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The tax litigation process

When taxpayers receive notification from the IRS about a tax problem, their main goal is to resolve the issue and make the problem go away. In some cases, when the tax debts are significant or the taxpayer denies the alleged wrong-doing, litigation is the only course of action.

In tax litigation, unlike other forms of litigation, the opponent is always the IRS. The IRS is a daunting adversary, with their seemingly endless budget and legions of staff. While tax litigation presents a unique set of challenges, cases can be successfully litigated by attorneys defending their client's position.

The four phases

Tax disputes can span a few months or several years depending on the case. Each case is unique and involves anything governed or taxable under the Internal Revenue Code. This can include revenue and income, gifts or estates. Although each case is singular, tax litigation generally has four phases.

  • Audit phase: The IRS reviews the taxpayer's federal return. They look at reported earnings and taxes paid. Generally corporations are subject to routinely scheduled audits on a cycle that can review one to six tax years at a time. Audits have several possible outcomes. Once finished with the audit the IRS might be satisfied and have no changes to make. Instead, the IRS may propose changes to which the taxpayer agrees, and settlement is reached. When the IRS proposes adjustments the taxpayer does not agree with, the case moves to the next phase.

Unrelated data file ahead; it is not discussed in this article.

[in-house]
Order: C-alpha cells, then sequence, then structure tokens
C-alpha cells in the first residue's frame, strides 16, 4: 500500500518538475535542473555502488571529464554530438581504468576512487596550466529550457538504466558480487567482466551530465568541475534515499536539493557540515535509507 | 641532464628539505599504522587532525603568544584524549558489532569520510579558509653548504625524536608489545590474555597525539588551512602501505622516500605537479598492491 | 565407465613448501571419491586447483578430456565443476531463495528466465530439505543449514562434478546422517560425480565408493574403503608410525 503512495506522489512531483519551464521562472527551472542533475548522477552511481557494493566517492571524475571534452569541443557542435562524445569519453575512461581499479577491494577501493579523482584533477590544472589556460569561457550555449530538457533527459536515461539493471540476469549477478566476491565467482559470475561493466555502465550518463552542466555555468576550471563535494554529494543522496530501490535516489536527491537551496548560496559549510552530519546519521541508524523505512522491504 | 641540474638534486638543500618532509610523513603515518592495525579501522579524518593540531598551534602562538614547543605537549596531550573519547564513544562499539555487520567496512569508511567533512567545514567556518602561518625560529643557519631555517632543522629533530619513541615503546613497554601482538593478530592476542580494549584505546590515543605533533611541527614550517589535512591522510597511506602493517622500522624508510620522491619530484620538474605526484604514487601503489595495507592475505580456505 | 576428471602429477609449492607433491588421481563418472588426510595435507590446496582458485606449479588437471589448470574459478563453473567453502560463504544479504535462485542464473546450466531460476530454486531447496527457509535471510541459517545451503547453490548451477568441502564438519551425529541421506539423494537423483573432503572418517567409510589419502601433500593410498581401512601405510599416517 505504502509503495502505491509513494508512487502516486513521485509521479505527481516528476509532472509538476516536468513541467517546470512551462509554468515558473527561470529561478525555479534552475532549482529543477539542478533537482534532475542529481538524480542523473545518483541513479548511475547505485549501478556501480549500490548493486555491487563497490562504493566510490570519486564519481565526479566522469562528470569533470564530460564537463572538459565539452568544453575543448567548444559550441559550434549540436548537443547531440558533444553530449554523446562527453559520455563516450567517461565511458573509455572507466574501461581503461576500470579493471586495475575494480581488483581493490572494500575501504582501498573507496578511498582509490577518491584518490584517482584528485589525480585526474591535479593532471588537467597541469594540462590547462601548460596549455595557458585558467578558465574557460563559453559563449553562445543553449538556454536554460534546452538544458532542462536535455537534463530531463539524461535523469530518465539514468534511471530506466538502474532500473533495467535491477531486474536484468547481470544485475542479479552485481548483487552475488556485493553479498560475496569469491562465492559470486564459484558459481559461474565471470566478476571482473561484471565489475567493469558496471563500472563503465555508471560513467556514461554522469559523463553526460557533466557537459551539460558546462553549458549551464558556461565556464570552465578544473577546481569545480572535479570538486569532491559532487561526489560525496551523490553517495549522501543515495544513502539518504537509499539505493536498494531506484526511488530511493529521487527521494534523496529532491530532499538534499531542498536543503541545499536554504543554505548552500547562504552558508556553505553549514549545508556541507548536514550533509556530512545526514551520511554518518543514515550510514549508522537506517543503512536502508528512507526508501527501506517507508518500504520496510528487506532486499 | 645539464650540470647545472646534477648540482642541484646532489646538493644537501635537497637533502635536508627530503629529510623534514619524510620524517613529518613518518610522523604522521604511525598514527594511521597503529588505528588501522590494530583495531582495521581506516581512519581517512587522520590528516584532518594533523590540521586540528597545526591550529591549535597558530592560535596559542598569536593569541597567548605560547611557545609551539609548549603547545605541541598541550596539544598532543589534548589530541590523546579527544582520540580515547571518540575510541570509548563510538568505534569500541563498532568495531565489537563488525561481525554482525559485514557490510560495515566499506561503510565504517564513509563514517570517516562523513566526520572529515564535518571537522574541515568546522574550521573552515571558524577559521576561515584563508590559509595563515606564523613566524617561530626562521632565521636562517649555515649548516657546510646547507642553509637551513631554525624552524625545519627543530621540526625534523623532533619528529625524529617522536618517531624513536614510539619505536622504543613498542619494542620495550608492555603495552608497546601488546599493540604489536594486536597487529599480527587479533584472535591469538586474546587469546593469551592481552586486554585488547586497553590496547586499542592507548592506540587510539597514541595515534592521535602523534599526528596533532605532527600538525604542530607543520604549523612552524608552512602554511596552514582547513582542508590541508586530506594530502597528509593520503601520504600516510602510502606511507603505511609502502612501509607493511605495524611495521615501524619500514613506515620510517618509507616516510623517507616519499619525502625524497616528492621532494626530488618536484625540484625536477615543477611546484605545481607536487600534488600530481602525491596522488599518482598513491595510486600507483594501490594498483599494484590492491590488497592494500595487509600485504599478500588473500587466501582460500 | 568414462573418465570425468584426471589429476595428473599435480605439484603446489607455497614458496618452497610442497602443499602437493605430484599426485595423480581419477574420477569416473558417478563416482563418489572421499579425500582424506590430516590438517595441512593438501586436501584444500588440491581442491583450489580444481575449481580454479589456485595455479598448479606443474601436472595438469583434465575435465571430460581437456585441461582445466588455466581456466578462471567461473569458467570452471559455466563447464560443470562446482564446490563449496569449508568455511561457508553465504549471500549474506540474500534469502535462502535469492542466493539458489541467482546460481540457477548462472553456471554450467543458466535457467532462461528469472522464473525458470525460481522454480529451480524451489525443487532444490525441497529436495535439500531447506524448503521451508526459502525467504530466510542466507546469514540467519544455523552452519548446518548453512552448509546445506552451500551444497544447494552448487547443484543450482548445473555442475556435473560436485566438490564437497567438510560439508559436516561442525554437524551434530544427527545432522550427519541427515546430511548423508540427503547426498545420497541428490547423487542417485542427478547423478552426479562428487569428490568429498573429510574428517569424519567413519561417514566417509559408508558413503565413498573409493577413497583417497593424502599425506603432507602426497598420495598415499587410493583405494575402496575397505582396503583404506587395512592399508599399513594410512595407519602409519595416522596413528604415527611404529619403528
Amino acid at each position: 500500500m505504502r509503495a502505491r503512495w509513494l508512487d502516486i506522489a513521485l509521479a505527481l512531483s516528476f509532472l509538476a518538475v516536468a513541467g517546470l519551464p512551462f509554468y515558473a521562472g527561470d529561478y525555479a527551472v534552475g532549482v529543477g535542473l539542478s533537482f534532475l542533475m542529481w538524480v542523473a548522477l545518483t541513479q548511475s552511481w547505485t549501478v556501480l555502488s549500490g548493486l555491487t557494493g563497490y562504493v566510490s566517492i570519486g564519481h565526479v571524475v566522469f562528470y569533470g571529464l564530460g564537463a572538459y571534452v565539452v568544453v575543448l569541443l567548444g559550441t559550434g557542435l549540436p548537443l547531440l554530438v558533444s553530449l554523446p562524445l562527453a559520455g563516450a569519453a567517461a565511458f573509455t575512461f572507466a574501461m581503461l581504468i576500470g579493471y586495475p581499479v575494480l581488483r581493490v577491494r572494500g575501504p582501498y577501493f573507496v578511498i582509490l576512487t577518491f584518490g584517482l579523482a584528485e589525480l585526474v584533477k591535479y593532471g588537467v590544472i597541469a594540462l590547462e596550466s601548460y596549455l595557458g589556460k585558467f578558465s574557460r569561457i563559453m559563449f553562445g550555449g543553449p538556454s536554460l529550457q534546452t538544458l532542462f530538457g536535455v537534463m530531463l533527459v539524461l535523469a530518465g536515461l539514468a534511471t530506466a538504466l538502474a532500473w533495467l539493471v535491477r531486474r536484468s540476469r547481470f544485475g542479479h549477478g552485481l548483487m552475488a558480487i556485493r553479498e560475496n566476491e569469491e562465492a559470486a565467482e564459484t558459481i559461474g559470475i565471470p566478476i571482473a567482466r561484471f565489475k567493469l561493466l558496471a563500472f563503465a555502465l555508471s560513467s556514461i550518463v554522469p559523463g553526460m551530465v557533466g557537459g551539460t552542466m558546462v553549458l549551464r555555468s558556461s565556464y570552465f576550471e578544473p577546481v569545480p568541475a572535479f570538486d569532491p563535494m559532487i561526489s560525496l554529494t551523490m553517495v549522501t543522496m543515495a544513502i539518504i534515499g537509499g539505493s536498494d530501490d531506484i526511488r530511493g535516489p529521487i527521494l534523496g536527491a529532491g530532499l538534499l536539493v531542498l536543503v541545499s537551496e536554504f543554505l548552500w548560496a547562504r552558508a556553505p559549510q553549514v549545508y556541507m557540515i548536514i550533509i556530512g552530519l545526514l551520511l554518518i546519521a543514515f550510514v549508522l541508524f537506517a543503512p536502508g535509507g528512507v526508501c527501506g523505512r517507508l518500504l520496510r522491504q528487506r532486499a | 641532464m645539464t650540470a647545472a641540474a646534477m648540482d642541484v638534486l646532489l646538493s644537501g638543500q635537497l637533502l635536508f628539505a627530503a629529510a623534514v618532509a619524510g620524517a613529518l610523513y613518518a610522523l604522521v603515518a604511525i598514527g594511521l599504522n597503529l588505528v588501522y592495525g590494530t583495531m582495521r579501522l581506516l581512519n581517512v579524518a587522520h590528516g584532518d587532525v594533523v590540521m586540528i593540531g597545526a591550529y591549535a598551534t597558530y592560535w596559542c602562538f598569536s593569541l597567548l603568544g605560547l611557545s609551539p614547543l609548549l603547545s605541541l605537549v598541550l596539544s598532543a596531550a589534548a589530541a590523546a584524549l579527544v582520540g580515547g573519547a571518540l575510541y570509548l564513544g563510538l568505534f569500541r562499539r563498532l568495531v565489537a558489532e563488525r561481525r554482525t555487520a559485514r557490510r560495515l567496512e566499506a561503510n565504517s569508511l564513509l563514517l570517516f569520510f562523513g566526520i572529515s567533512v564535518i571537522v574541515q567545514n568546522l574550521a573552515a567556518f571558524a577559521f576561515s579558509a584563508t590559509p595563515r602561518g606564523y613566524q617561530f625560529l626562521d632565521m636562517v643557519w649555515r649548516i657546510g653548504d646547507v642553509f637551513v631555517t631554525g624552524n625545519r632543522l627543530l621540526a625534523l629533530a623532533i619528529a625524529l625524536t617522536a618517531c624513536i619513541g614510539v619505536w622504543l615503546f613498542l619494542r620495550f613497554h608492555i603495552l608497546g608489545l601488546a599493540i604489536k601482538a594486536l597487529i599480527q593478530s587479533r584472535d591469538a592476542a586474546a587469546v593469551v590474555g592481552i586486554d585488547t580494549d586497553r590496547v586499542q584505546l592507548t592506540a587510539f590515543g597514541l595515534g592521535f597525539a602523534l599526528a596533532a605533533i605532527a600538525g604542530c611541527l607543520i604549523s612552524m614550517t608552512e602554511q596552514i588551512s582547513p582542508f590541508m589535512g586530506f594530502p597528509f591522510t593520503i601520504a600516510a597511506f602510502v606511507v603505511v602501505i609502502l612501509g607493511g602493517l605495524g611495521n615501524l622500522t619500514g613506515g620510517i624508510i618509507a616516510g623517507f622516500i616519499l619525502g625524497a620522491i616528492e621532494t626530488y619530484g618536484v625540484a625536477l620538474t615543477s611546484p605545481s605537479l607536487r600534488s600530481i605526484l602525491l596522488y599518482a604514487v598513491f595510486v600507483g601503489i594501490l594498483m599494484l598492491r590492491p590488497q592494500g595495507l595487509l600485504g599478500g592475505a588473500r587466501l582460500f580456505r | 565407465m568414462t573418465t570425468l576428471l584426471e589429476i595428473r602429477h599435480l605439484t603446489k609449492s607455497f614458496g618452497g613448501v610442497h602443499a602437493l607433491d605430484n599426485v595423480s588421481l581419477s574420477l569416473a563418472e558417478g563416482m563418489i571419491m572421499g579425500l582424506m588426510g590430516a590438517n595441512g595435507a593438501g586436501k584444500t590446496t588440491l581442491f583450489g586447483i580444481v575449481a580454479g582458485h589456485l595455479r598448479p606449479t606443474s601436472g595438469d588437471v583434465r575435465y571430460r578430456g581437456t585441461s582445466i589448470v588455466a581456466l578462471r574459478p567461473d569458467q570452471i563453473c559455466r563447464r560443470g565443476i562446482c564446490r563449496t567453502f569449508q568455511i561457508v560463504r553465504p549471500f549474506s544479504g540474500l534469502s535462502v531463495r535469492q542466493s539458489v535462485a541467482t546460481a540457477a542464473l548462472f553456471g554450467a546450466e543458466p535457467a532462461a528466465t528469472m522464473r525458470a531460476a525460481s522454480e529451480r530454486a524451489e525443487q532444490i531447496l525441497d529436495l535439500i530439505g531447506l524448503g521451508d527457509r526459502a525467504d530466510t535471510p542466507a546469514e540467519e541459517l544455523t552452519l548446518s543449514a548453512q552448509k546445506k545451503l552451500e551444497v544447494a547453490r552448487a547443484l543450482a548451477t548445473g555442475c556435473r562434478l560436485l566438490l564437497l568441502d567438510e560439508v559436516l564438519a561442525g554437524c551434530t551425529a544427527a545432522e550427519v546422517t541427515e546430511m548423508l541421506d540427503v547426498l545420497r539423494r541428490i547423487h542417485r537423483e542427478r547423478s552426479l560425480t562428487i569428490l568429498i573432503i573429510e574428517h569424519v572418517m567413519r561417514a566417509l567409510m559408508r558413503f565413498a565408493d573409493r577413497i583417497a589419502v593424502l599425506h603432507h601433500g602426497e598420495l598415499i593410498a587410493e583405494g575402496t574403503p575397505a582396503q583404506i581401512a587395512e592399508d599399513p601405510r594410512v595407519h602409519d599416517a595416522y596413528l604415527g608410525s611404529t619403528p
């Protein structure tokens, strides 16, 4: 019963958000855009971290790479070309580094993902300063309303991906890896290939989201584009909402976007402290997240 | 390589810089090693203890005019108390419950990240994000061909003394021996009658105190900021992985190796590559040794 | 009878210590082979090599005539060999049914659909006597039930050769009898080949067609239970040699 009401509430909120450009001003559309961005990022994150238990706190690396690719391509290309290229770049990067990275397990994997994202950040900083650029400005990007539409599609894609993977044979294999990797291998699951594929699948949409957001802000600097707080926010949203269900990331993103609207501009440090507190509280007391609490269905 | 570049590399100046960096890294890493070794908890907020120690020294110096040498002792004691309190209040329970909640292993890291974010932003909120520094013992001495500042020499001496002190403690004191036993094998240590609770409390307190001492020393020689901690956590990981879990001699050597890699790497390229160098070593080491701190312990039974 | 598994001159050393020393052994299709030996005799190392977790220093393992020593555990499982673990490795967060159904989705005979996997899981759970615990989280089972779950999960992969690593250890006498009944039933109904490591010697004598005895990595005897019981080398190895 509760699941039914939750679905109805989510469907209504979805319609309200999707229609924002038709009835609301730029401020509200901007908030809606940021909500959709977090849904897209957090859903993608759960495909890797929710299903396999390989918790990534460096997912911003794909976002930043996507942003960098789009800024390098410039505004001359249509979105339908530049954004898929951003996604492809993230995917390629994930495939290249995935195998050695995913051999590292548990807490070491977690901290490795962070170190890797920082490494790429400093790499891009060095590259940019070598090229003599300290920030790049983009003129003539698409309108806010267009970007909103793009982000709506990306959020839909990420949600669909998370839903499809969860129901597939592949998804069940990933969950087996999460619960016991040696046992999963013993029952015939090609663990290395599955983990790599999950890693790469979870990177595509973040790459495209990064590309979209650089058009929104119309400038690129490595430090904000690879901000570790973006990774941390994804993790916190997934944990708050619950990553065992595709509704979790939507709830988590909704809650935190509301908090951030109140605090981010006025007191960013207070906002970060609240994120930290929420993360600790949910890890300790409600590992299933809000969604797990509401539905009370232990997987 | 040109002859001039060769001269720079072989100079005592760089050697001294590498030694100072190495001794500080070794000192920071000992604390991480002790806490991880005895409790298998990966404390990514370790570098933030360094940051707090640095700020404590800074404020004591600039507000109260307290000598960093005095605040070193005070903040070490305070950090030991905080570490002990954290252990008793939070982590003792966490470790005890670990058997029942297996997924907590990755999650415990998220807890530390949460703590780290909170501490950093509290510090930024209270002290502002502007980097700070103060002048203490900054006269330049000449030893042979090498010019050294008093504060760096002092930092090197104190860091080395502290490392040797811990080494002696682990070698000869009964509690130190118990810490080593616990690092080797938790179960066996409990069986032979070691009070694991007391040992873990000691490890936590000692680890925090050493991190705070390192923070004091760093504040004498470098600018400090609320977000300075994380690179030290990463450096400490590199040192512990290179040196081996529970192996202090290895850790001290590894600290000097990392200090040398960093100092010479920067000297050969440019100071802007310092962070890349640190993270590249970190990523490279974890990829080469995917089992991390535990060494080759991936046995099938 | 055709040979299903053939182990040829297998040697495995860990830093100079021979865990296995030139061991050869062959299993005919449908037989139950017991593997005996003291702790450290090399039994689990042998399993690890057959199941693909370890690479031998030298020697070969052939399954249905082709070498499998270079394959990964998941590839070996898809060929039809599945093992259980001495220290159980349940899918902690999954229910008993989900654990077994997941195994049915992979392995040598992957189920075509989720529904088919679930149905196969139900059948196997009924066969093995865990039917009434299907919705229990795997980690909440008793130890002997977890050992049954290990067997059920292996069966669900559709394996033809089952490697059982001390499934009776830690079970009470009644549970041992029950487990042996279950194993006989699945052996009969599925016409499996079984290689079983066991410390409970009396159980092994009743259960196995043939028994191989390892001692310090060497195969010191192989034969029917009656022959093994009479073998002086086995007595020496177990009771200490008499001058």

• Appeal phase: If the taxpayer does not agree to some or all of the adjustments proposed by the IRS the audit can be appealed. The goal of the appeal is to reach a resolution between all parties and avoid litigation. During the appeal phase both parties may concede items in order to reach a resolution.
  • Trial phase: If an agreement cannot be reached during the appeal phase the parties move forward with litigation. There are two types of litigation. The first is deficiency litigation, which is used to determine a taxpayer's financial liability. The second is refund litigation where the taxpayer sues to recover taxes already paid.
  • Appellate phase: After the trial is resolved at the court level, the unsuccessful party can appeal the court's decision.

Litigation is not always necessary or the best approach, but there are times when fighting the IRS is imperative to your financial future. Although the IRS may seem a daunting adversary, a carefully prepared case often proves successful.

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